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Phantom Stock and Share Appreciation Rights

Phantom Stock and Share Appreciation Rights (SARs) in brief terms are incentive plans that tie added compensation to the share value of a company’s stock without the actual issuance of shares to plan participants.  In FTSI’s opinion, these plans, which are certainly not new, are not given sufficient consideration by many of the current high tech start-up and developing companies.  Although these plans are not substitutes for stock option plans for the company’s executives and highly compensated staff, they do constitute a similar incentive as option plans:  a reward for increasing overall company value.  Whether or not Phantom Stock or Share Appreciation Rights might be feasible depends in large degree to the composition of the staff.  Due to the wide spread notoriety of stock option plans and the sizeable rewards realized on IPO shares, there is a great premium placed on stock option plan availability by a broad cross section of the employee population in most companies.   However, many of the employees at the lower end of the compensation scale might find Phantom Stock and Share Appreciation Rights highly attractive since actual cash outlays to purchase shares are not required and the reward is in the form of direct cash compensation either current or deferred.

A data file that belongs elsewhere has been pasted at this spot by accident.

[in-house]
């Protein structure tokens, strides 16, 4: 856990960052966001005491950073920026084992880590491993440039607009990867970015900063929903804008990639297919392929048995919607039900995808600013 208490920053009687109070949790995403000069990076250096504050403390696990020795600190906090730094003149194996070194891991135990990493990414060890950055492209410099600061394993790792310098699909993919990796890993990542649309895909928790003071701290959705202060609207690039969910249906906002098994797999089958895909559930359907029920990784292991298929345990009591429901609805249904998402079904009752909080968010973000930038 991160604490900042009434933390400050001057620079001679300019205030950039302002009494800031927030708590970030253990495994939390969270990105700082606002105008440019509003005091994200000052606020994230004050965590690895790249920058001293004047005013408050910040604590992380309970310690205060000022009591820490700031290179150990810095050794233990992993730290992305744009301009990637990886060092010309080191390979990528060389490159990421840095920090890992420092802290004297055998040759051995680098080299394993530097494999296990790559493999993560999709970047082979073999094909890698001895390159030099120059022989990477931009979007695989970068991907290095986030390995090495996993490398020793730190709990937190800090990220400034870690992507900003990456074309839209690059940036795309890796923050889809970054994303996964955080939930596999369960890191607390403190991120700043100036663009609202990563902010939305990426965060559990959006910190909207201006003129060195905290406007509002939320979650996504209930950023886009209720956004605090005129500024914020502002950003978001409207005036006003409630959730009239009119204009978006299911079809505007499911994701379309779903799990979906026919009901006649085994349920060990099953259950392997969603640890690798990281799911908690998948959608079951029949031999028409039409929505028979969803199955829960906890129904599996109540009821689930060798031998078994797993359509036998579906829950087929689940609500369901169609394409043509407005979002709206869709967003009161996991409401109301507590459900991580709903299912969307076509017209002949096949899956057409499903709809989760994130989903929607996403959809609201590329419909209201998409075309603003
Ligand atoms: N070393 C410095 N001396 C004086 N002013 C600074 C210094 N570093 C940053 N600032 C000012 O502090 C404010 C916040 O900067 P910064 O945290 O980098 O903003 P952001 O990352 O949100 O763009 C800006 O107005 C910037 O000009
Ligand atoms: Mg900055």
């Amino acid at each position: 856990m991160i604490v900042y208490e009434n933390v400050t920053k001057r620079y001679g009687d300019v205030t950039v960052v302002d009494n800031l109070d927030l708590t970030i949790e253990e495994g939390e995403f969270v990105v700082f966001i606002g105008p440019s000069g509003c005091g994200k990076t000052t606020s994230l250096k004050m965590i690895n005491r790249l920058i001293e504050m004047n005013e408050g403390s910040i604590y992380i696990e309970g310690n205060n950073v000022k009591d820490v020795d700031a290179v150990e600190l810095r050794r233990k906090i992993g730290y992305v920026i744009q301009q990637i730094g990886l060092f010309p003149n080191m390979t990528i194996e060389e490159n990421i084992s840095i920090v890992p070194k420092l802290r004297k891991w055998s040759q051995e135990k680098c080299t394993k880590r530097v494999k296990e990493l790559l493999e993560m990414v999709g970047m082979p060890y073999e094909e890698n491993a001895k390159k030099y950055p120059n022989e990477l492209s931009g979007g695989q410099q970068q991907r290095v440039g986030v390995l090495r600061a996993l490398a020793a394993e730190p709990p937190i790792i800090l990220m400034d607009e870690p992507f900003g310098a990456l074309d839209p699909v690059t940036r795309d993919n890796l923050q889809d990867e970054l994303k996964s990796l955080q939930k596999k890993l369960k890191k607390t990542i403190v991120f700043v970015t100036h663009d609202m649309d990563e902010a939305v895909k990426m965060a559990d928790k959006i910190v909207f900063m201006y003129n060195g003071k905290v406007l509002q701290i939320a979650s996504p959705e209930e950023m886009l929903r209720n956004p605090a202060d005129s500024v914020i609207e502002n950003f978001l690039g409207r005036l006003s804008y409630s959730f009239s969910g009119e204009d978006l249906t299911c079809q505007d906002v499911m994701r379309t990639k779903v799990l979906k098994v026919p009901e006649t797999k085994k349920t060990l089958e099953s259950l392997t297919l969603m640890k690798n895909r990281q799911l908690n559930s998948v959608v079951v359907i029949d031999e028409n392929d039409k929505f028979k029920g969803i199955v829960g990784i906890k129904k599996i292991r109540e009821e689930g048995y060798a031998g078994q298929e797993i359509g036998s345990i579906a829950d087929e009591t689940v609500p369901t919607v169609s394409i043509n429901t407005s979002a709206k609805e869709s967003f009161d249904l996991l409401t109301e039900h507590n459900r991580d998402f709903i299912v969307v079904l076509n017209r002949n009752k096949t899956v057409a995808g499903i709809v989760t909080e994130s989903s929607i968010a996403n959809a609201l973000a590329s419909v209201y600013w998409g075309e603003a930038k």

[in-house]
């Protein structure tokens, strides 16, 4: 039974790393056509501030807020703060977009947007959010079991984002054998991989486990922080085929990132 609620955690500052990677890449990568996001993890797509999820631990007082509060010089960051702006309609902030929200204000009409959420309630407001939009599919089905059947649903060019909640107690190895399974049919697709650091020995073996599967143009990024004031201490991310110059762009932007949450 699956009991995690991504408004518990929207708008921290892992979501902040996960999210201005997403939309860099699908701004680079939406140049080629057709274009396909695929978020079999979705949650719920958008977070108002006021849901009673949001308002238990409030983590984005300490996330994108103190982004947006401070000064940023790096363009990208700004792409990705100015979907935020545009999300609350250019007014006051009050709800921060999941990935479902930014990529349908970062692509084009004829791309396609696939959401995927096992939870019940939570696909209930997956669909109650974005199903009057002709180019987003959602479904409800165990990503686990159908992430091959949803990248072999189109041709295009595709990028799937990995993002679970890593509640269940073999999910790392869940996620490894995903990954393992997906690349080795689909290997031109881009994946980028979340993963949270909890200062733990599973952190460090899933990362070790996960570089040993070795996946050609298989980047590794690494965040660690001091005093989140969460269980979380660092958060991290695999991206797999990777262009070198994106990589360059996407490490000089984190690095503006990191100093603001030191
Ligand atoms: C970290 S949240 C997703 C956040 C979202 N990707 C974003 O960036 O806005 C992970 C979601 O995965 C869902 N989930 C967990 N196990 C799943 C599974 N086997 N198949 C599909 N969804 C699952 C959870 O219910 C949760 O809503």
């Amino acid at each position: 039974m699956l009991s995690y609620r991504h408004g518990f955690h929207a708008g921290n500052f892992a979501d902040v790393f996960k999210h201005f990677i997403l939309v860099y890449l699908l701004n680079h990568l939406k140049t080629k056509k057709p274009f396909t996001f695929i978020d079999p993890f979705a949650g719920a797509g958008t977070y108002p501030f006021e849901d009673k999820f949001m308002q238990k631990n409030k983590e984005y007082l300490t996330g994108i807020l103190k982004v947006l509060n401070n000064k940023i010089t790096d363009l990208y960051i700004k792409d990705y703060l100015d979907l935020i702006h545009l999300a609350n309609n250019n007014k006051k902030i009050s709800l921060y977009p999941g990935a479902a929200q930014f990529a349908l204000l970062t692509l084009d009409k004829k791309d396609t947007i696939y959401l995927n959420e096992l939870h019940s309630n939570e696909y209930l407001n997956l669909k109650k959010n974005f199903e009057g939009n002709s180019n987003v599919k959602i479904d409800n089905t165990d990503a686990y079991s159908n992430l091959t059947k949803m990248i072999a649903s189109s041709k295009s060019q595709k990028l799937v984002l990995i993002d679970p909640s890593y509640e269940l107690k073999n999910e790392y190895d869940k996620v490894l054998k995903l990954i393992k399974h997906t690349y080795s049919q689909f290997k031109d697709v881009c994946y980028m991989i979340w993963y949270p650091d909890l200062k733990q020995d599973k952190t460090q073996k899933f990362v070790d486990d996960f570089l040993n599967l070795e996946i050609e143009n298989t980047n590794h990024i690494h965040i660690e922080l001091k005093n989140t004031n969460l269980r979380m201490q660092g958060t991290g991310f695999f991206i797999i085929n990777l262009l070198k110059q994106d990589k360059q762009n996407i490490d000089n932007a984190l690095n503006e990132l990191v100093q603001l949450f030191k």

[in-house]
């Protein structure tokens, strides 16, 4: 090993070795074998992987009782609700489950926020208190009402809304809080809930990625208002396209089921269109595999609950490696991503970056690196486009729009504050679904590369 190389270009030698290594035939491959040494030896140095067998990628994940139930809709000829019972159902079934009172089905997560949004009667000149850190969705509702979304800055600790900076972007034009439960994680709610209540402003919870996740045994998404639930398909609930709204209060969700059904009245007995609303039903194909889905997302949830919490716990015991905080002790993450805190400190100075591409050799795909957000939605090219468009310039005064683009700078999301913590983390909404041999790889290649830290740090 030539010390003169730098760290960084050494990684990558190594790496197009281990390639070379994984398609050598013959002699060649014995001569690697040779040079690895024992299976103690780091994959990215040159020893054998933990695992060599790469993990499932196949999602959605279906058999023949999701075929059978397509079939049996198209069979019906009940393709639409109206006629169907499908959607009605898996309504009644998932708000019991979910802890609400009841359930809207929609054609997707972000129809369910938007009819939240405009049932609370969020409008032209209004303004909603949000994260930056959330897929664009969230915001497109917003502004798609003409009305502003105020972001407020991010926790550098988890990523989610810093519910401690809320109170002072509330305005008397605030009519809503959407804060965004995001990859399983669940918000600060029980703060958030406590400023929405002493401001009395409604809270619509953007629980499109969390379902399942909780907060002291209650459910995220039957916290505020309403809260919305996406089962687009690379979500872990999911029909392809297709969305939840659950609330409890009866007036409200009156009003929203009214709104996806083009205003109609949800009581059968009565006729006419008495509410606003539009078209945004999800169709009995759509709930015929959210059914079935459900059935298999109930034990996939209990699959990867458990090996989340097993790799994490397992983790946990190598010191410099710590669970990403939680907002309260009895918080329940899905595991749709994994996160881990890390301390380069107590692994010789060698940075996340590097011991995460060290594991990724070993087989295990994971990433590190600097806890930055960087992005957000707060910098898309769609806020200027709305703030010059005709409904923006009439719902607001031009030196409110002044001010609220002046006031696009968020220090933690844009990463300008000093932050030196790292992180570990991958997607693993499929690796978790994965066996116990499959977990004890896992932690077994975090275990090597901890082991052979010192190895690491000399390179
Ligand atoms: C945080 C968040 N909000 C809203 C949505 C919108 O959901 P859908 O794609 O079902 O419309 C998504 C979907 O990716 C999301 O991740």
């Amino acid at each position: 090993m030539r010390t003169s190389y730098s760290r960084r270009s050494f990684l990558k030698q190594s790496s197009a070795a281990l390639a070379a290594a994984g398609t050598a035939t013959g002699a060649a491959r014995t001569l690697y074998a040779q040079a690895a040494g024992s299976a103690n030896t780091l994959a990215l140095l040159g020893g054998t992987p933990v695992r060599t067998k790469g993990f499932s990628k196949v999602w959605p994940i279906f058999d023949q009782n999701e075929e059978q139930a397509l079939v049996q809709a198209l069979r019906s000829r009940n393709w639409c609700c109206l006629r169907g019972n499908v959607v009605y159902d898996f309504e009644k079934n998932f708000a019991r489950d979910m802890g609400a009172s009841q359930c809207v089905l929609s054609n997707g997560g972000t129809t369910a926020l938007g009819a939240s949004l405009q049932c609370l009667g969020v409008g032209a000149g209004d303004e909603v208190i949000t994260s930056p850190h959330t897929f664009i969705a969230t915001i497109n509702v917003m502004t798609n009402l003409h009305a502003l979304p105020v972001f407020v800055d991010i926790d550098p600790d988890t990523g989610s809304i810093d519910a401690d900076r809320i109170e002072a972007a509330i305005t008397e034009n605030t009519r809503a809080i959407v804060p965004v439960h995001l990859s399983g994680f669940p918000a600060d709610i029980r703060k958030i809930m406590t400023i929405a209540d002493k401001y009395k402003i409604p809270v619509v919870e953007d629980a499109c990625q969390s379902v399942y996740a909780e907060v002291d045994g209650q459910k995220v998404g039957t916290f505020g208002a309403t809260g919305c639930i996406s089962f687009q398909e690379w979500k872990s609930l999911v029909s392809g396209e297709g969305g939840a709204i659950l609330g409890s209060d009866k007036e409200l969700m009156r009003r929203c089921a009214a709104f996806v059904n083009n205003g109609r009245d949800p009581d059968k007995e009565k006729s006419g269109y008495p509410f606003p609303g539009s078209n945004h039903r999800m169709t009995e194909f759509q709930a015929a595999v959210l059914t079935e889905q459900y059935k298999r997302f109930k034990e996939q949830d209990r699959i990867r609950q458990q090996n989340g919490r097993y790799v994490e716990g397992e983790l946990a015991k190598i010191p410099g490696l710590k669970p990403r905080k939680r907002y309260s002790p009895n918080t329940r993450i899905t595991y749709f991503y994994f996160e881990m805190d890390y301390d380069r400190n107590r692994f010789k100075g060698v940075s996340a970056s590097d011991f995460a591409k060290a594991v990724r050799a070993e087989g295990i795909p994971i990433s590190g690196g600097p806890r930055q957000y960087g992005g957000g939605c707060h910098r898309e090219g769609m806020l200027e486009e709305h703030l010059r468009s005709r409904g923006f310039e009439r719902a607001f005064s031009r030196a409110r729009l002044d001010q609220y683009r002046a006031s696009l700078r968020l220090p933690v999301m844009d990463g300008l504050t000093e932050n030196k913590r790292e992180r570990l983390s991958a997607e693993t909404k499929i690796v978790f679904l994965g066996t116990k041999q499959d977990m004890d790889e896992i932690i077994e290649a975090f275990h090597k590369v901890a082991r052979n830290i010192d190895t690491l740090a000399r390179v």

The benefit to the company in maximizing this alternative to stock option issuance is the reduction in share price dilution associated with option stock.  Earnings per share is calculated on a fully diluted basis.  Although financial accounting rules require the accrual of charges against earnings for liabilities under Phantom Stock and Share Appreciation Rights, these accruals and the underlying liabilities decline in periods of share value decreases unlike the number of outstanding option shares.   Another consideration is the fact that employees in the lower compensation levels will have a greater perception of economic loss in the event of a per share market value decrease on shares they acquire through prior stock option exercise.  Here, as elsewhere, placing these programs within an enterprise-wide context will aid in the evaluation of their feasibility and potential value.




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